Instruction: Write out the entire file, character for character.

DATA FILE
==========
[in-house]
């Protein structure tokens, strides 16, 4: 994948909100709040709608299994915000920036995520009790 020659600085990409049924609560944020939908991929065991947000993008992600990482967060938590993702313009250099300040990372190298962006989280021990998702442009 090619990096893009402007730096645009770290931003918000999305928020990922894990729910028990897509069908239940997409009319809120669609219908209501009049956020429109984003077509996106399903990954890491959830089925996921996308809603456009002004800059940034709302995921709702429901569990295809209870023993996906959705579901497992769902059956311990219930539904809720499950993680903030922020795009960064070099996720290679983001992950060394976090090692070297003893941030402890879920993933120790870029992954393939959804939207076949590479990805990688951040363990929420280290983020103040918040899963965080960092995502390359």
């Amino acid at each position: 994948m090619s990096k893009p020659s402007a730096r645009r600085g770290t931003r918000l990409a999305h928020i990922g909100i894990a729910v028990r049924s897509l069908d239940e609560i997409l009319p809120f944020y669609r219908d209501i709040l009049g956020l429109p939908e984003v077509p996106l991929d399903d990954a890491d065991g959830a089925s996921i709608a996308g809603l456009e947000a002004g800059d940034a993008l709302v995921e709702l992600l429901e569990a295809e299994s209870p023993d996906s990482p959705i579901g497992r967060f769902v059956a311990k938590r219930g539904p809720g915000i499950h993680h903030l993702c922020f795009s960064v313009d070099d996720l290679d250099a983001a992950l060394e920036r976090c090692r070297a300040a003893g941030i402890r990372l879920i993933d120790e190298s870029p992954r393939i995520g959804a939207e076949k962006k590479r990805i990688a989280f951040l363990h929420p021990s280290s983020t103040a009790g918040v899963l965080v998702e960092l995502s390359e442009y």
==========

[in-house]
């Protein structure tokens, strides 16, 4: 994948909100709040709608299994915000920036995520009790 020659600085990409049924609560944020939908991929065991947000993008992600990482967060938590993702313009250099300040990372190298962006989280021990998702442009 090619990096893009402007730096645009770290931003918000999305928020990922894990729910028990897509069908239940997409009319809120669609219908209501009049956020429109984003077509996106399903990954890491959830089925996921996308809603456009002004800059940034709302995921709702429901569990295809209870023993996906959705579901497992769902059956311990219930539904809720499950993680903030922020795009960064070099996720290679983001992950060394976090090692070297003893941030402890879920993933120790870029992954393939959804939207076949590479990805990688951040363990929420280290983020103040918040899963965080960092995502390359």
């Amino acid at each position: 994948m090619s990096k893009p020659s402007a730096r645009r600085g770290t931003r918000l990409a999305h928020i990922g909100i894990a729910v028990r049924s897509l069908d239940e609560i997409l009319p809120f944020y669609r219908d209501i709040l009049g956020l429109p939908e984003v077509p996106l991929d399903d990954a890491d065991g959830a089925s996921i709608a996308g809603l456009e947000a002004g800059d940034a993008l709302v995921e709702l992600l429901e569990a295809e299994s209870p023993d996906s990482p959705i579901g497992r967060f769902v059956a311990k938590r219930g539904p809720g915000i499950h993680h903030l993702c922020f795009s960064v313009d070099d996720l290679d250099a983001a992950l060394e920036r976090c090692r070297a300040a003893g941030i402890r990372l879920i993933d120790e190298s870029p992954r393939i995520g959804a939207e076949k962006k590479r990805i990688a989280f951040l363990h929420p021990s280290s983020t103040a009790g918040v899963l965080v998702e960092l995502s390359e442009y």